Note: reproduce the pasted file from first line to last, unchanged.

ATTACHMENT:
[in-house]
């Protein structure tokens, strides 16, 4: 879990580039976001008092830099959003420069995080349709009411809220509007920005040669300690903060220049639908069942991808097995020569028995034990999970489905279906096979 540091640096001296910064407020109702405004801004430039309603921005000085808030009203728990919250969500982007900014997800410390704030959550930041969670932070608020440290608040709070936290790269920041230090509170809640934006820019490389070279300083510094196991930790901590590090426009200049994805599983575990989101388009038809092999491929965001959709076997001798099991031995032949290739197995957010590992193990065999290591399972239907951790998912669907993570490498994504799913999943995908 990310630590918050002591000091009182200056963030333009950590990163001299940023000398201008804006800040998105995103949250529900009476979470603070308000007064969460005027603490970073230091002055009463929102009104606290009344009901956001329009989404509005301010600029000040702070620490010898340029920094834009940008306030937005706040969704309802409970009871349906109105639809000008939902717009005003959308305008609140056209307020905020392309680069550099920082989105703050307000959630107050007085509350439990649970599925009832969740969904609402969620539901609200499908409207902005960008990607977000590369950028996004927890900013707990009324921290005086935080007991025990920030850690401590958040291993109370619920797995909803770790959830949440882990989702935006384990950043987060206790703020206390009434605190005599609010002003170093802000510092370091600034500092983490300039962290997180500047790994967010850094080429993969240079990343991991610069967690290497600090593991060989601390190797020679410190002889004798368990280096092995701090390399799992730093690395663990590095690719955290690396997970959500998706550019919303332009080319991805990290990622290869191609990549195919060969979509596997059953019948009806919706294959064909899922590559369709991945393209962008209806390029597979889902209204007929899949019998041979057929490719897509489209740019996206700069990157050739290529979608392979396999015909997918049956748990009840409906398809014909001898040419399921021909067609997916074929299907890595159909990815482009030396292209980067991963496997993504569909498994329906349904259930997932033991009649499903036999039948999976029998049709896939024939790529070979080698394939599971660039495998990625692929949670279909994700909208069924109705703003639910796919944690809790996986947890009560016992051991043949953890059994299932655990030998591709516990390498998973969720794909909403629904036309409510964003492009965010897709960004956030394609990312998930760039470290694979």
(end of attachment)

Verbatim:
[in-house]
């Protein structure tokens, strides 16, 4: 879990580039976001008092830099959003420069995080349709009411809220509007920005040669300690903060220049639908069942991808097995020569028995034990999970489905279906096979 540091640096001296910064407020109702405004801004430039309603921005000085808030009203728990919250969500982007900014997800410390704030959550930041969670932070608020440290608040709070936290790269920041230090509170809640934006820019490389070279300083510094196991930790901590590090426009200049994805599983575990989101388009038809092999491929965001959709076997001798099991031995032949290739197995957010590992193990065999290591399972239907951790998912669907993570490498994504799913999943995908 990310630590918050002591000091009182200056963030333009950590990163001299940023000398201008804006800040998105995103949250529900009476979470603070308000007064969460005027603490970073230091002055009463929102009104606290009344009901956001329009989404509005301010600029000040702070620490010898340029920094834009940008306030937005706040969704309802409970009871349906109105639809000008939902717009005003959308305008609140056209307020905020392309680069550099920082989105703050307000959630107050007085509350439990649970599925009832969740969904609402969620539901609200499908409207902005960008990607977000590369950028996004927890900013707990009324921290005086935080007991025990920030850690401590958040291993109370619920797995909803770790959830949440882990989702935006384990950043987060206790703020206390009434605190005599609010002003170093802000510092370091600034500092983490300039962290997180500047790994967010850094080429993969240079990343991991610069967690290497600090593991060989601390190797020679410190002889004798368990280096092995701090390399799992730093690395663990590095690719955290690396997970959500998706550019919303332009080319991805990290990622290869191609990549195919060969979509596997059953019948009806919706294959064909899922590559369709991945393209962008209806390029597979889902209204007929899949019998041979057929490719897509489209740019996206700069990157050739290529979608392979396999015909997918049956748990009840409906398809014909001898040419399921021909067609997916074929299907890595159909990815482009030396292209980067991963496997993504569909498994329906349904259930997932033991009649499903036999039948999976029998049709896939024939790529070979080698394939599971660039495998990625692929949670279909994700909208069924109705703003639910796919944690809790996986947890009560016992051991043949953890059994299932655990030998591709516990390498998973969720794909909403629904036309409510964003492009965010897709960004956030394609990312998930760039470290694979």